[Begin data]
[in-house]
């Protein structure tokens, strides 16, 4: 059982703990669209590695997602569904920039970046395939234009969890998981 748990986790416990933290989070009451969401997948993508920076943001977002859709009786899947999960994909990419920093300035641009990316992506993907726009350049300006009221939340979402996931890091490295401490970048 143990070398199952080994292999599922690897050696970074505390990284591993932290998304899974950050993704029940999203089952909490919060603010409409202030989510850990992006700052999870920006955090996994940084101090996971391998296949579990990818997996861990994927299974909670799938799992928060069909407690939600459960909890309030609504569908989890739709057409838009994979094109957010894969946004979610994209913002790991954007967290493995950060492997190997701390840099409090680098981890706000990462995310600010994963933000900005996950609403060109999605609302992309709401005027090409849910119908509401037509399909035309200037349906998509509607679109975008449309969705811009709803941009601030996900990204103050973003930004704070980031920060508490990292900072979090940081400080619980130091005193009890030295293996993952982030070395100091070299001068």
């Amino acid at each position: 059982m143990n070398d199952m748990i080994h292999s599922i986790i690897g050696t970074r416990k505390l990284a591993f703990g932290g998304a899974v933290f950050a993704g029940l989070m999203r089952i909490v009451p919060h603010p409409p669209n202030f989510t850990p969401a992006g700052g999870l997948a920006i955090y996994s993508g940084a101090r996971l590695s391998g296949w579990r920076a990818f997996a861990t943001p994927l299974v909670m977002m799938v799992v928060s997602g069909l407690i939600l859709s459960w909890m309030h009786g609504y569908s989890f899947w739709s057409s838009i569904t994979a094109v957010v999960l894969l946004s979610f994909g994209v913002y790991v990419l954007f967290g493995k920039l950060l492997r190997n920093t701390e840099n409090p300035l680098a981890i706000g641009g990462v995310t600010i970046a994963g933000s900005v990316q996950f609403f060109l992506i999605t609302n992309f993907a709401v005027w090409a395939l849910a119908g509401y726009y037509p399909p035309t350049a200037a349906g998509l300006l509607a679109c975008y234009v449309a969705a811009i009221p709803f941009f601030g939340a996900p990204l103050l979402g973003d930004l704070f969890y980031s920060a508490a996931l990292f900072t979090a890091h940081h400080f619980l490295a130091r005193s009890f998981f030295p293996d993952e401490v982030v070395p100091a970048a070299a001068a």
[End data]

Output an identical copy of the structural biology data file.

[in-house]
């Protein structure tokens, strides 16, 4: 059982703990669209590695997602569904920039970046395939234009969890998981 748990986790416990933290989070009451969401997948993508920076943001977002859709009786899947999960994909990419920093300035641009990316992506993907726009350049300006009221939340979402996931890091490295401490970048 143990070398199952080994292999599922690897050696970074505390990284591993932290998304899974950050993704029940999203089952909490919060603010409409202030989510850990992006700052999870920006955090996994940084101090996971391998296949579990990818997996861990994927299974909670799938799992928060069909407690939600459960909890309030609504569908989890739709057409838009994979094109957010894969946004979610994209913002790991954007967290493995950060492997190997701390840099409090680098981890706000990462995310600010994963933000900005996950609403060109999605609302992309709401005027090409849910119908509401037509399909035309200037349906998509509607679109975008449309969705811009709803941009601030996900990204103050973003930004704070980031920060508490990292900072979090940081400080619980130091005193009890030295293996993952982030070395100091070299001068």
């Amino acid at each position: 059982m143990n070398d199952m748990i080994h292999s599922i986790i690897g050696t970074r416990k505390l990284a591993f703990g932290g998304a899974v933290f950050a993704g029940l989070m999203r089952i909490v009451p919060h603010p409409p669209n202030f989510t850990p969401a992006g700052g999870l997948a920006i955090y996994s993508g940084a101090r996971l590695s391998g296949w579990r920076a990818f997996a861990t943001p994927l299974v909670m977002m799938v799992v928060s997602g069909l407690i939600l859709s459960w909890m309030h009786g609504y569908s989890f899947w739709s057409s838009i569904t994979a094109v957010v999960l894969l946004s979610f994909g994209v913002y790991v990419l954007f967290g493995k920039l950060l492997r190997n920093t701390e840099n409090p300035l680098a981890i706000g641009g990462v995310t600010i970046a994963g933000s900005v990316q996950f609403f060109l992506i999605t609302n992309f993907a709401v005027w090409a395939l849910a119908g509401y726009y037509p399909p035309t350049a200037a349906g998509l300006l509607a679109c975008y234009v449309a969705a811009i009221p709803f941009f601030g939340a996900p990204l103050l979402g973003d930004l704070f969890y980031s920060a508490a996931l990292f900072t979090a890091h940081h400080f619980l490295a130091r005193s009890f998981f030295p293996d993952e401490v982030v070395p100091a970048a070299a001068a």